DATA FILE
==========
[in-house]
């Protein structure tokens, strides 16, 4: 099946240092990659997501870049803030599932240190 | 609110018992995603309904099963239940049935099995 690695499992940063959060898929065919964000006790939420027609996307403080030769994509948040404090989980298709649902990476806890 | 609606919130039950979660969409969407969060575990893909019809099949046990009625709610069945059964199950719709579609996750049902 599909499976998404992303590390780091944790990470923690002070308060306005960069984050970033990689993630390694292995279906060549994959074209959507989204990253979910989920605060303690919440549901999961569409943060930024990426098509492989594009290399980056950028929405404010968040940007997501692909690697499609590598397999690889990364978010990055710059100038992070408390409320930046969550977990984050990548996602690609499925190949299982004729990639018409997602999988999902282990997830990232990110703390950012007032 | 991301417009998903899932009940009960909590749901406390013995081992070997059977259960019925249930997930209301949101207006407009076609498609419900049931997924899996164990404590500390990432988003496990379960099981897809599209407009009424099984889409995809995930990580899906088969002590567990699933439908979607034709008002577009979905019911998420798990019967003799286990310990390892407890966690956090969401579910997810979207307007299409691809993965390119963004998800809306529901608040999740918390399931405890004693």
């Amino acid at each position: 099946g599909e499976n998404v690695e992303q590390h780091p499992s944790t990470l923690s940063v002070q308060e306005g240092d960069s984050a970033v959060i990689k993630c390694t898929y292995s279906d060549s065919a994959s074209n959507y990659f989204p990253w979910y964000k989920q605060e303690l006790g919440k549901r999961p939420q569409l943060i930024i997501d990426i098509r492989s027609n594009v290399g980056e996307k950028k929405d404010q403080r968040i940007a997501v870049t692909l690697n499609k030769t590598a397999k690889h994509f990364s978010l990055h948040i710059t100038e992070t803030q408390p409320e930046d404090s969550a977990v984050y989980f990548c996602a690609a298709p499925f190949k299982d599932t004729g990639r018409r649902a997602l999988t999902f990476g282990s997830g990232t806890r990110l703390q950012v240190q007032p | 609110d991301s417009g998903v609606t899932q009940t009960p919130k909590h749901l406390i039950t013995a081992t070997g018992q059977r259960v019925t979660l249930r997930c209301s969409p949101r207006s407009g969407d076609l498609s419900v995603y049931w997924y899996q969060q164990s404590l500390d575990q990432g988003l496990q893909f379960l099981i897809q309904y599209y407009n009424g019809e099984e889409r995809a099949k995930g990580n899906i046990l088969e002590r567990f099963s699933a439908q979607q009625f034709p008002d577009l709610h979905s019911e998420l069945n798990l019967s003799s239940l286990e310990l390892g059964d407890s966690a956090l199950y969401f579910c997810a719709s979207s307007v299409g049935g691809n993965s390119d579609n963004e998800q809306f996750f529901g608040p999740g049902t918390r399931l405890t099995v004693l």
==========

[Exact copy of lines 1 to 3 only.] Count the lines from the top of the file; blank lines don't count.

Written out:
[in-house]
């Protein structure tokens, strides 16, 4: 099946240092990659997501870049803030599932240190 | 609110018992995603309904099963239940049935099995 690695499992940063959060898929065919964000006790939420027609996307403080030769994509948040404090989980298709649902990476806890 | 609606919130039950979660969409969407969060575990893909019809099949046990009625709610069945059964199950719709579609996750049902 599909499976998404992303590390780091944790990470923690002070308060306005960069984050970033990689993630390694292995279906060549994959074209959507989204990253979910989920605060303690919440549901999961569409943060930024990426098509492989594009290399980056950028929405404010968040940007997501692909690697499609590598397999690889990364978010990055710059100038992070408390409320930046969550977990984050990548996602690609499925190949299982004729990639018409997602999988999902282990997830990232990110703390950012007032 | 991301417009998903899932009940009960909590749901406390013995081992070997059977259960019925249930997930209301949101207006407009076609498609419900049931997924899996164990404590500390990432988003496990379960099981897809599209407009009424099984889409995809995930990580899906088969002590567990699933439908979607034709008002577009979905019911998420798990019967003799286990310990390892407890966690956090969401579910997810979207307007299409691809993965390119963004998800809306529901608040999740918390399931405890004693």
């Amino acid at each position: 099946g599909e499976n998404v690695e992303q590390h780091p499992s944790t990470l923690s940063v002070q308060e306005g240092d960069s984050a970033v959060i990689k993630c390694t898929y292995s279906d060549s065919a994959s074209n959507y990659f989204p990253w979910y964000k989920q605060e303690l006790g919440k549901r999961p939420q569409l943060i930024i997501d990426i098509r492989s027609n594009v290399g980056e996307k950028k929405d404010q403080r968040i940007a997501v870049t692909l690697n499609k030769t590598a397999k690889h994509f990364s978010l990055h948040i710059t100038e992070t803030q408390p409320e930046d404090s969550a977990v984050y989980f990548c996602a690609a298709p499925f190949k299982d599932t004729g990639r018409r649902a997602l999988t999902f990476g282990s997830g990232t806890r990110l703390q950012v240190q007032p | 609110d991301s417009g998903v609606t899932q009940t009960p919130k909590h749901l406390i039950t013995a081992t070997g018992q059977r259960v019925t979660l249930r997930c209301s969409p949101r207006s407009g969407d076609l498609s419900v995603y049931w997924y899996q969060q164990s404590l500390d575990q990432g988003l496990q893909f379960l099981i897809q309904y599209y407009n009424g019809e099984e889409r995809a099949k995930g990580n899906i046990l088969e002590r567990f099963s699933a439908q979607q009625f034709p008002d577009l709610h979905s019911e998420l069945n798990l019967s003799s239940l286990e310990l390892g059964d407890s966690a956090l199950y969401f579910c997810a719709s979207s307007v299409g049935g691809n993965s390119d579609n963004e998800q809306f996750f529901g608040p999740g049902t918390r399931l405890t099995v004693l």